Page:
• Benchmarking of best practices from successful institutions and establishing strong collaborations are effective productivity tools in improving productivity education and training courses/programs;
• Expanding international accreditation (e.g. ISO 29990) should be pursued to sustain total quality management.

M. Ferenal, Southville International School and Colleges

Key take-aways

• Educational Institutions are key to developing the Human Capital to make the country’s workforce competitive;
• Internship and seminar/workshop can enhance the students’ acquisition of skill in productivity;
• ISO 29990:2010 can make training programs more effective;
• Productivity is not limited to increasing output with less input, but one university demonstrated how productivity expanded its scope to include Innovation and Entrepreneurship.

EVALUATION

M. Ignacio, TESDA Women’s Center

“Overall, I think the program objectives were met and the workshop was delivered and facilitated effectively and efficiently. All resource persons were highly competent in terms of knowledge and skills. They were very professional and have observed sensitivity all through out the sessions. The choice of institutions to be visited were very relevant to the course.”

M. Ferenal, Southville International Schools and Colleges

“The participants recommended the workshop as it achieved the objective of strengthening institutions offering productivity courses and programs. The sharing of the different countries was fruitful especially to countries where productivity is not as mature as Philippines, India, Singapore and Taiwan.”

RECOMMENDATIONS AND ACTION STEPS

GENERAL RECOMMENDATIONS TO APO

• Strengthening the networking ~ maintaining the communication with the respective NPOs;
• Keep updating the latest Productivity courses by receiving information from various sources: APO, NPOs, Intel’ Agencies, NGOs, etc.;
• Deliver course contents/ productivity-related resource materials to target audiences: local community (SMEs, etc); and
• Promotion and marketing of the programme.

RECOMMENDATIONS TO NPO

M. Ignacio, TESDA Womens Center

“I recommend to Philippine NPO to consider gender mainstreaming and women empowerment as effective strategies and/or approaches to be considered in the Productivity Improvement Framework.”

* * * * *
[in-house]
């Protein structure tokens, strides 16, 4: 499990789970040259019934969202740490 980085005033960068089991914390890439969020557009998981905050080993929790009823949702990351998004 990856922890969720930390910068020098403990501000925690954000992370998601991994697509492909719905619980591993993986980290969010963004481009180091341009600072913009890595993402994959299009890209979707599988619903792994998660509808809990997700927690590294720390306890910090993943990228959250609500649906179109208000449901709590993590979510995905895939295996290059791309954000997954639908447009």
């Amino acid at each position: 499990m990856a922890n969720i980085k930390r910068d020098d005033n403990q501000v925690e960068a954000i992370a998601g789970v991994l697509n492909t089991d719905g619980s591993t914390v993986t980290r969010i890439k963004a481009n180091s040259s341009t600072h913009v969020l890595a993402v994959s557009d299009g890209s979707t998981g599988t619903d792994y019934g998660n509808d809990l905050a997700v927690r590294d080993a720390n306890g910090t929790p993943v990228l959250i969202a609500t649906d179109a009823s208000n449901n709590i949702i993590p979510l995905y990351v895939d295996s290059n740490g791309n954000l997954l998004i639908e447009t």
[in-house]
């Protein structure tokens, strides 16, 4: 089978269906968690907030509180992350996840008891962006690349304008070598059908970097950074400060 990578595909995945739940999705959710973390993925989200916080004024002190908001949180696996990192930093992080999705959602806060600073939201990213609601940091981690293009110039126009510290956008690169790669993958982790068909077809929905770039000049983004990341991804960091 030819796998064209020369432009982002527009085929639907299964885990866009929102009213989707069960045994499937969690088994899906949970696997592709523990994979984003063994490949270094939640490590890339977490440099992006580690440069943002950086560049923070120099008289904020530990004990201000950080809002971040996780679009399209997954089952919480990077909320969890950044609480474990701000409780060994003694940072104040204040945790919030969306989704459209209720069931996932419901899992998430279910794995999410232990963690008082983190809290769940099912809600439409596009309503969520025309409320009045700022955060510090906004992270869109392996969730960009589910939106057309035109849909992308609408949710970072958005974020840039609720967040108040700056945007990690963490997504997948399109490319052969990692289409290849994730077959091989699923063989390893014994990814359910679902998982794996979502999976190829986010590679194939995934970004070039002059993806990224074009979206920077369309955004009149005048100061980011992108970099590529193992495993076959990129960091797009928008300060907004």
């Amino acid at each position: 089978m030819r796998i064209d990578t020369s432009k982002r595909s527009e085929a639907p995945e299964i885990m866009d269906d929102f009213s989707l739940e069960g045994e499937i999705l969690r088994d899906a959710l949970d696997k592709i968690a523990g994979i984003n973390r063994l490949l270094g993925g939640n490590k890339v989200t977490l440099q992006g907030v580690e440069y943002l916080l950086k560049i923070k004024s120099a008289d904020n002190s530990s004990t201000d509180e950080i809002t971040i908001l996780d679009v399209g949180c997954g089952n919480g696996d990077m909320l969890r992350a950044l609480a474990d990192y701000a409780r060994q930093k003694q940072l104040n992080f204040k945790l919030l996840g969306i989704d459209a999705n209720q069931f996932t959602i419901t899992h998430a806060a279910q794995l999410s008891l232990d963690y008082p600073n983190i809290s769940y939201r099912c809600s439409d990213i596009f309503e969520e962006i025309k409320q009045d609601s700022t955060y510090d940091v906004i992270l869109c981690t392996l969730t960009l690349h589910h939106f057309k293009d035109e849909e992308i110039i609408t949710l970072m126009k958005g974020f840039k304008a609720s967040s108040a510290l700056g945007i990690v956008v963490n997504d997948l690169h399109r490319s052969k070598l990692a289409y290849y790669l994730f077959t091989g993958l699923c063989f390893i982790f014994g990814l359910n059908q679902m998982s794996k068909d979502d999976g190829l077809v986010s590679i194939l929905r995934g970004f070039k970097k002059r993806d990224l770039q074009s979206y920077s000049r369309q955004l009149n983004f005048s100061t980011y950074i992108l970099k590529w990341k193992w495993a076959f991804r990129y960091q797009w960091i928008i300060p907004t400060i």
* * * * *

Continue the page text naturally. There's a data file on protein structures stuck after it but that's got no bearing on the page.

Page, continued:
Possible Action Steps to be taken by Philippine NPO:

• Dispatch NPO experts (trainers) to provide training: Training-of-trainer program;
• Build official cooperation between the NPO and the institution;
• Forge Official agreement and/or Memorandum of Understanding (MOU);
• Request NPOs to provide technical assistance: course design, development, review, redesign, etc. course evaluation;
• Propose project plan for financial support from the NPOs;
• Collaboration with other institutions locally and regionally in focusing on strengthening Productivity-related courses/programs.

M. Ferenal, Southville International Schools and Colleges

“The Development Academy of the Philippines (DAP) to continue to support the higher education institutions of the Philippines in embracing productivity, not just for the sake of complying with the CHED Memorandum Order, but to seriously embrace the principles and discipline of productivity. DAP to provide resource speakers on Green Productivity and Six Sigma to the academe so that instructors teaching productivity will have better knowledge and skill on what they are teaching.”

ACTION PLANS

M. Ignacio, TESDA Womens Center

1. Organize a re-echo seminar to TWC personnel on Enhancing Productivity in the Workplace.
2. Work on getting the buy in of NPO Philippines to organize more training activities and programs that would promote gender and development and women empowerment (e.g. Greening Gender Responsive Value Chain Analysis of Women Micro Enterprises)

a. Provide technical assistance in the planning and designing of the training course
b. Facilitate the link up of NPO Philippines with National GAD Resource Pool and collaboration with the Philippine on Women (PCW) and Department of Trade and Industry (DTI)

3. Conduct benchmarking activities with Southville International School and Colleges (SISC) about their best practices in Learning Institute Program (LIP) and international accreditation

a. Consultation meetings with SISC;
b. Plan benchmarking activity with TWC Unit Heads;
c. Site visit and orientation;

M. Ferenal, Southville International Schools and Colleges

1. Adopt a procedure for the review of the Productivity Course in Business education so that we can include inputs from productivity experts, conduct workshops instead of the regular semester schedule, enhance assessment of students by using Rubrics following the Outcomes Based Teaching and Learning (OBTL) methods.

2. Develop a training program for employees on Six Sigma and integrate this with the existing TQM QC program so that the succeeding initiatives of employees will focus more on eliminating waste and non-value adding activities.

3. Apply for ISO 29990 certification to improve the effectiveness of our internal training capabilities in accordance with Knowledge Management.

4. Organize a seminar for the Consortium of the South Schools on Green Productivity in coordination with DAP.

SUBMITTED BY

MARIA CLARA IGNACIO
Administrator
TESDA Women’s Center

MARL FERENAL, PhD
President
Southville International Schools and Colleges